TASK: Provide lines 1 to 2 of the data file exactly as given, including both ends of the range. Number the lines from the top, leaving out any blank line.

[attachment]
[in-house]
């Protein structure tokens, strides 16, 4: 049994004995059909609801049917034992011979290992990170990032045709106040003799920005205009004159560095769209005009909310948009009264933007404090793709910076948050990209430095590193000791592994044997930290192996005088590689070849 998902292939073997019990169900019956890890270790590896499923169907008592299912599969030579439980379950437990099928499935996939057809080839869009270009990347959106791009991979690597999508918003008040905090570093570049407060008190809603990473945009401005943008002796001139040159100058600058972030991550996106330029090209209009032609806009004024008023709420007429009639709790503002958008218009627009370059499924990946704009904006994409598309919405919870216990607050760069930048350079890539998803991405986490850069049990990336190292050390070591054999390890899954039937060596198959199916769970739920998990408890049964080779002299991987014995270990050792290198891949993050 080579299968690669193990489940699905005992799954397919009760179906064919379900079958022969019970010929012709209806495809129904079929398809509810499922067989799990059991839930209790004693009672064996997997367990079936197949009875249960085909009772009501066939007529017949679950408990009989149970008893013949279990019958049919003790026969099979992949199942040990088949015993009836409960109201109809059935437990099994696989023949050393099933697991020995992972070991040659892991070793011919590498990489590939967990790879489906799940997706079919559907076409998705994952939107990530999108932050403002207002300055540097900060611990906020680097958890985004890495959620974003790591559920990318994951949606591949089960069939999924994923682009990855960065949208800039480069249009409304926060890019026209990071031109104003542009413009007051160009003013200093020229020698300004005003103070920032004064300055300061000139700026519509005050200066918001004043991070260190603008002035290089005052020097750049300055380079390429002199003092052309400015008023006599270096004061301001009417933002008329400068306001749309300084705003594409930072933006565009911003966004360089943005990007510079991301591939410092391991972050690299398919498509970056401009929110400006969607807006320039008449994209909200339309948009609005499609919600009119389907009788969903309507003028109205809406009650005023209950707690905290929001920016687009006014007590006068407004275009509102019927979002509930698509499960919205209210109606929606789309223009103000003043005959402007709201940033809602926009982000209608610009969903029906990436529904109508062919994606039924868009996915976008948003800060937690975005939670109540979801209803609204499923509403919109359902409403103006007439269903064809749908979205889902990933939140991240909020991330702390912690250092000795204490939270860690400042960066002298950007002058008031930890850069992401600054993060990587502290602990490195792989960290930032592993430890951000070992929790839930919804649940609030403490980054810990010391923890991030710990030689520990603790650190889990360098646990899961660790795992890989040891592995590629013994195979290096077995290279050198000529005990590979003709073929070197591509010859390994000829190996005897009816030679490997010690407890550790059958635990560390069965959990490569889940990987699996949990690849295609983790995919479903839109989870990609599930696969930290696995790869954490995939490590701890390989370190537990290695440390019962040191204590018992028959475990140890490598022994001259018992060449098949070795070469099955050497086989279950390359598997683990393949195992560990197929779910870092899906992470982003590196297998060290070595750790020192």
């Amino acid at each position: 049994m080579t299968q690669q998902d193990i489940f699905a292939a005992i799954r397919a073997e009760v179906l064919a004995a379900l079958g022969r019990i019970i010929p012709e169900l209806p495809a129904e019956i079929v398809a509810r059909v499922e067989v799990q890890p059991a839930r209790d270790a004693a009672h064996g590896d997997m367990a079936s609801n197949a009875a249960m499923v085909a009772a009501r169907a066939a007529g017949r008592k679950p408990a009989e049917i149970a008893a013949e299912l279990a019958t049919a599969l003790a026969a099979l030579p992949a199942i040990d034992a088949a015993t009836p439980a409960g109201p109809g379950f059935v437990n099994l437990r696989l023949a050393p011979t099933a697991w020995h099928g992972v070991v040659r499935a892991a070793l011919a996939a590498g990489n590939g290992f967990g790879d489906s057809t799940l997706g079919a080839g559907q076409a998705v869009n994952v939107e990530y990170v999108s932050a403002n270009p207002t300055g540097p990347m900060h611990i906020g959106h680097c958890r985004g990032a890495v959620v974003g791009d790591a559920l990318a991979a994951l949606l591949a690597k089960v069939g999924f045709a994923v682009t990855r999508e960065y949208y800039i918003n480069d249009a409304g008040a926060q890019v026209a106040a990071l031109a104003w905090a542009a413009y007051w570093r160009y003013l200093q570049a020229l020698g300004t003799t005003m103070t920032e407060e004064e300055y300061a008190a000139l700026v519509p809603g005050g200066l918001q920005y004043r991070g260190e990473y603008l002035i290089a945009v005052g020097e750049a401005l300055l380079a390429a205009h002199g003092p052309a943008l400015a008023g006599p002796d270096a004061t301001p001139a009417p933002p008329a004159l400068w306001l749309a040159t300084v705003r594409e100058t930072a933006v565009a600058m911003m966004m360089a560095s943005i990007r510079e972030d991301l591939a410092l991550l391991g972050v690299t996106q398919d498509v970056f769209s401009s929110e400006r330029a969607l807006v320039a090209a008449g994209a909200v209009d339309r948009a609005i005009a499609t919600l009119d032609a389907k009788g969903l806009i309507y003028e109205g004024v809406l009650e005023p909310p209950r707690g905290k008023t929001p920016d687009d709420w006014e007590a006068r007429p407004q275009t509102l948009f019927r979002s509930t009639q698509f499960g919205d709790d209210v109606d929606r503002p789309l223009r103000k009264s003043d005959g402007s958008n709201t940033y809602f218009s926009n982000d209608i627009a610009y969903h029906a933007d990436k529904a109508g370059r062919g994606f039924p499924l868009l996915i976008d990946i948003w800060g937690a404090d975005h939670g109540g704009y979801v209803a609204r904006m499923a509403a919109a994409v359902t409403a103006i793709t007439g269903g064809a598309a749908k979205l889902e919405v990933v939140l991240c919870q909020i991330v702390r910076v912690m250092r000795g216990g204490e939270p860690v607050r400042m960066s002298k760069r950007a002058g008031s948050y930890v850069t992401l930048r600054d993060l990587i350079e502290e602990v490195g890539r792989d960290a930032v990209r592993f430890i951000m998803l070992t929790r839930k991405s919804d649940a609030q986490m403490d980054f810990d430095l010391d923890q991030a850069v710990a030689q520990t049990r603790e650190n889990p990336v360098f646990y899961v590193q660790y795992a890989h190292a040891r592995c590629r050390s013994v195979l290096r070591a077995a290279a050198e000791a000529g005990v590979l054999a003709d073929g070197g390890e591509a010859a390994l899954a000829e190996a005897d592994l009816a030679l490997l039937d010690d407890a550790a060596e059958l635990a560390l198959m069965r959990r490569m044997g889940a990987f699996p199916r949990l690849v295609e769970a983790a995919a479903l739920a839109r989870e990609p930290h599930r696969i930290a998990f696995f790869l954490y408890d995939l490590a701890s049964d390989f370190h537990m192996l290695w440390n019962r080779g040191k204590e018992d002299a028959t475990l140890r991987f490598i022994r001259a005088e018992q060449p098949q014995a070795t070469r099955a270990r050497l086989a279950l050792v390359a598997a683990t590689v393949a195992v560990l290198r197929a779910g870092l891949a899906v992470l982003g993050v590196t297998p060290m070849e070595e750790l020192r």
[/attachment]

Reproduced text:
[in-house]
């Protein structure tokens, strides 16, 4: 049994004995059909609801049917034992011979290992990170990032045709106040003799920005205009004159560095769209005009909310948009009264933007404090793709910076948050990209430095590193000791592994044997930290192996005088590689070849 998902292939073997019990169900019956890890270790590896499923169907008592299912599969030579439980379950437990099928499935996939057809080839869009270009990347959106791009991979690597999508918003008040905090570093570049407060008190809603990473945009401005943008002796001139040159100058600058972030991550996106330029090209209009032609806009004024008023709420007429009639709790503002958008218009627009370059499924990946704009904006994409598309919405919870216990607050760069930048350079890539998803991405986490850069049990990336190292050390070591054999390890899954039937060596198959199916769970739920998990408890049964080779002299991987014995270990050792290198891949993050 080579299968690669193990489940699905005992799954397919009760179906064919379900079958022969019970010929012709209806495809129904079929398809509810499922067989799990059991839930209790004693009672064996997997367990079936197949009875249960085909009772009501066939007529017949679950408990009989149970008893013949279990019958049919003790026969099979992949199942040990088949015993009836409960109201109809059935437990099994696989023949050393099933697991020995992972070991040659892991070793011919590498990489590939967990790879489906799940997706079919559907076409998705994952939107990530999108932050403002207002300055540097900060611990906020680097958890985004890495959620974003790591559920990318994951949606591949089960069939999924994923682009990855960065949208800039480069249009409304926060890019026209990071031109104003542009413009007051160009003013200093020229020698300004005003103070920032004064300055300061000139700026519509005050200066918001004043991070260190603008002035290089005052020097750049300055380079390429002199003092052309400015008023006599270096004061301001009417933002008329400068306001749309300084705003594409930072933006565009911003966004360089943005990007510079991301591939410092391991972050690299398919498509970056401009929110400006969607807006320039008449994209909200339309948009609005499609919600009119389907009788969903309507003028109205809406009650005023209950707690905290929001920016687009006014007590006068407004275009509102019927979002509930698509499960919205209210109606929606789309223009103000003043005959402007709201940033809602926009982000209608610009969903029906990436529904109508062919994606039924868009996915976008948003800060937690975005939670109540979801209803609204499923509403919109359902409403103006007439269903064809749908979205889902990933939140991240909020991330702390912690250092000795204490939270860690400042960066002298950007002058008031930890850069992401600054993060990587502290602990490195792989960290930032592993430890951000070992929790839930919804649940609030403490980054810990010391923890991030710990030689520990603790650190889990360098646990899961660790795992890989040891592995590629013994195979290096077995290279050198000529005990590979003709073929070197591509010859390994000829190996005897009816030679490997010690407890550790059958635990560390069965959990490569889940990987699996949990690849295609983790995919479903839109989870990609599930696969930290696995790869954490995939490590701890390989370190537990290695440390019962040191204590018992028959475990140890490598022994001259018992060449098949070795070469099955050497086989279950390359598997683990393949195992560990197929779910870092899906992470982003590196297998060290070595750790020192």